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HARN - Nanotech Regulatory Document Archive

HARN - Nanotech Regulatory Document Archive

Laboratories in York.

Laboratories in York. Its aim was to bring together a diverse range of stakeholders from the nanotechnology field, to disseminate the primary findings of the scoping study, and then through facilitated breakout discussions establish research priorities for further investigation of the mechanisms of nanoparticle translocation across the respiratory epithelium and the resulting possible toxic effects in and beyond the lung. Stakeholders from across the UK and wider European nanotechnology community attended the workshop, with representation from the following institutes present: Table 3: Workshop Attendance List IonBond Ltd. Joint Research Centre (JRC) Leeds University Napier University Institute of Occupational Medicine Manchester University Health and Safety Laboratory Edinburgh University Aberdeen University Durham University Cardiff University University of Chester Health Protection Agency (HPA) Imperial College, London Central Science Laboratory (CSL) University of Torino, Italy University of Parma, Italy Department for Environment, Farming and Rural Affairs (DEFRA) United Bristol Healthcare NHS Trust Nanotechnology Industries Association (NIA) Centre for Environment, Fisheries and Aquaculture Science (CEFAS) Workshop Format The workshop was divided into three main sessions – scientific presentations throughout the morning, followed by facilitated breakout discussions, and a summary and discussion of findings in the afternoon. The morning’s presentations were given by HARN’s authors. The smaller group breakout, and final summary discussions in the afternoon aimed to build on the morning’s dissemination and work toward reaching a consensus on future research. Morning Session: Plenary presentations The morning’s proceedings began with a welcome from Professor Mike Roberts of CSL, and Professor Anthony Seaton of SnIRC. Prof. Roberts welcomed delegates to the workshop & gave a brief summary of CSL’s involvement in the nanosafety field, after which Prof. Seaton introduced himself to delegates as workshop chair, and outlined what he hoped could be achieved during the HARN workshop. The first scientific presentation of the day was from Dr Lang Tran of the IOM. Dr Tran introduced delegates to the HARN project in detail, explaining the brief given be DEFRA, and the importance of developing a research strategy for investigation of HARN given the recent parallels that have been drawn between high aspect ratio nanomaterials and asbestos. Dr Tran and Prof. Seaton then gave a brief outline of physicochemical characteristics of fibres in the asbestos family and its industrial history Page 36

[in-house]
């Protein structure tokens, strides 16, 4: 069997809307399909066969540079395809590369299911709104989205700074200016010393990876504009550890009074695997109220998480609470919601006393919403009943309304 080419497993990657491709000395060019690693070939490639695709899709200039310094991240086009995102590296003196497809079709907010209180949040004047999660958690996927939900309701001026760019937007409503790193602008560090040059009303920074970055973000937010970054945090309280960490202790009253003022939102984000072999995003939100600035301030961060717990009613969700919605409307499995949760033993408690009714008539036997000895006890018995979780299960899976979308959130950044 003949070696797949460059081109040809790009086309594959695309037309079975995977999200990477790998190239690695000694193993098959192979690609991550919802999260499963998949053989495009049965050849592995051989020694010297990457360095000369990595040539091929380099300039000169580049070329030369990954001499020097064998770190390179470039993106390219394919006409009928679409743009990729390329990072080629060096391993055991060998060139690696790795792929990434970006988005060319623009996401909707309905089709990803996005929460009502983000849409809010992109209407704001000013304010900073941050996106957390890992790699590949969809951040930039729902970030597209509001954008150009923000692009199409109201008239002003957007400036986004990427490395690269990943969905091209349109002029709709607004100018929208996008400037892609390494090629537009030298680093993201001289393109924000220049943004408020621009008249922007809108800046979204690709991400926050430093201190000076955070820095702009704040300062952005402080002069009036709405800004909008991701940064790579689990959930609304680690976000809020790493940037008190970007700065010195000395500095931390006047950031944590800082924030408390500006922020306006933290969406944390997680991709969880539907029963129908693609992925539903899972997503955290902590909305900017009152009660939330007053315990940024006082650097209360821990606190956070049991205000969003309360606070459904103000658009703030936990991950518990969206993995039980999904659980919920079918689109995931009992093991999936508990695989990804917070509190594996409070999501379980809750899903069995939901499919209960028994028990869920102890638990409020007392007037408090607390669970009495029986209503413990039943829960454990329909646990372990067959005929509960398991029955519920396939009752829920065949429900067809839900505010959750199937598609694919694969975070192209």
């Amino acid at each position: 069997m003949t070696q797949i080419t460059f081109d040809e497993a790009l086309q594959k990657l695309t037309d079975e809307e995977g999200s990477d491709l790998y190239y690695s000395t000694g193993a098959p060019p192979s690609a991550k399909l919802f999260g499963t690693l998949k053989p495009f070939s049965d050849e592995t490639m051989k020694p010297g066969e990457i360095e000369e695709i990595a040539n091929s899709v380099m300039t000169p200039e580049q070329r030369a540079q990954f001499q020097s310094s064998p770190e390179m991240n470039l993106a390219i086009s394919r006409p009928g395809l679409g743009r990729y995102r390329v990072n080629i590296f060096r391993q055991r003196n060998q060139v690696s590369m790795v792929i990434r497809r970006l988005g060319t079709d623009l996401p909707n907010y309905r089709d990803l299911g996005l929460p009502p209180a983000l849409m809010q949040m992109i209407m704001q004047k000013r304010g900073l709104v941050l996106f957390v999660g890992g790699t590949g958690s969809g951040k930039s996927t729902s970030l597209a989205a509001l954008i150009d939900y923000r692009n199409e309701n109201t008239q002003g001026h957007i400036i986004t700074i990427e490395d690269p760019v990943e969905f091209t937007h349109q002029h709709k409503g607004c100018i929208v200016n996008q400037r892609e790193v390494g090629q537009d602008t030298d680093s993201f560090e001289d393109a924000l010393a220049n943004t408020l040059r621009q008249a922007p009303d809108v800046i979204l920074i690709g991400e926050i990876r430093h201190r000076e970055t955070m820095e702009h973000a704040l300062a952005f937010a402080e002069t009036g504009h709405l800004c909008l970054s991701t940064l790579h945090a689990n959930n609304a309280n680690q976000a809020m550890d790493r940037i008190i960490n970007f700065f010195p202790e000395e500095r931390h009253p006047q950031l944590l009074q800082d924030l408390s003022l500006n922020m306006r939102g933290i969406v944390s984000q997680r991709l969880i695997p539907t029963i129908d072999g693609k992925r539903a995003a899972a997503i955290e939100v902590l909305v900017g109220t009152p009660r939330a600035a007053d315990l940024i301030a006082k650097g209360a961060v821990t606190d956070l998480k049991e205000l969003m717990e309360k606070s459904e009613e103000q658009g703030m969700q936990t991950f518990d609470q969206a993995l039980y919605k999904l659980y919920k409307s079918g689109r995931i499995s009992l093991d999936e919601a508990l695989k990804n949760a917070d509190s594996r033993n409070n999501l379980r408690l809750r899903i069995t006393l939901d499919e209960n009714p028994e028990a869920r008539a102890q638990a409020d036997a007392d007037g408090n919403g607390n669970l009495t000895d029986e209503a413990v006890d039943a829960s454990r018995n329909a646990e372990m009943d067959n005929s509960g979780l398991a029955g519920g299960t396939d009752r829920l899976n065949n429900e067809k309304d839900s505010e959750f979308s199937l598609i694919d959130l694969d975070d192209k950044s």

from widespread use, through the emergence of a link with cancer and its ultimate banning in the workplace under the Asbestos Regulations in the late 1960s. Prof. Seaton summarised key aspects of the asbestos, and particularly the mesothelioma story for consideration when examining potential harm from HARN. These included emphasising: 1. that fibres holding a high mesothelioma risk were of a small diameter, but were highly durable and long in relation to their diameter 2. there is no threshold of risk for mesothelioma 3. mesothelioma has a latency of 20-40 years before it presents thus making recognising and proving causality difficult. Dr Tran and Prof. Seaton concluded by stressing to attendees that the lessons of asbestos must be built upon rather than repeated to ensure the safe development of HARN nanomaterials. The second presentation of the morning was from Professor Ken Donaldson of Edinburgh University, who outlined to delegates relative aspects of asbestos toxicity for application when considering HARN. He explained that due to the widespread nature of disease caused by asbestos exposure, the fibre toxicity paradigm is the most robust structure activity relationship model for any particle, having been built up from both human data, in vivo and in vitro experimentation over 25 years, and holding true to all fibres to which it is applied. Prof. Donaldson outlined to attendees three key factors in the fibre paradigm for consideration in relation to HARN; 1. Diameter: fibres must be thin enough reach past ciliated airways. The aerodynamic diameter of fibres is not affected much by their length 2. Length: essential for the onset of e.g. frustrated phagocytosis and other inflammatory pathways 3. Biopersistence: important when considering the setting of e.g. maximum exposure limits to a fibre over time. In relation to biopersistence, Prof Donaldson stressed the importance of considering asbestos as two separate minerals – explaining that this is mainly because the physicochemical characteristics of chrysotile type asbestos mean it is not biopersistent and thus can be broken down & digested by macrophages even if fibres are long and thin. In conclusion, Prof. Donaldson outlined the physicochemical characteristics of carbon nanotubes in relation to the fibre toxicity paradigm, emphasising that in addition to being long and thin, CNT have a biopersistence profile similar to that of graphite (which is hugely biopersistent) and thus present a very worrying picture to fibre toxicologists. The next presentation of the day was from Dr Ratna Tantra of the National Physics Laboratory (NPL), who provided attendees with an overview of HARN characterisation. By way of introducing to the huge challenge HARN characterisation poses, Dr Tantra began by presenting to attendees images depicting a selection of the numerous types of HARN in existence. Then, focussing on CNT, nanowires and nanorods, Dr Tantra outlined the characterisation needs of each in relation to both the manufacturer and the regulatory bodies (in this case the Health & Safety Executive), and the challenges posed by handling, preparation and standardising of samples for characterisation. Dr Tantra broke the tools for characterisation itself down into three main areas – Page 37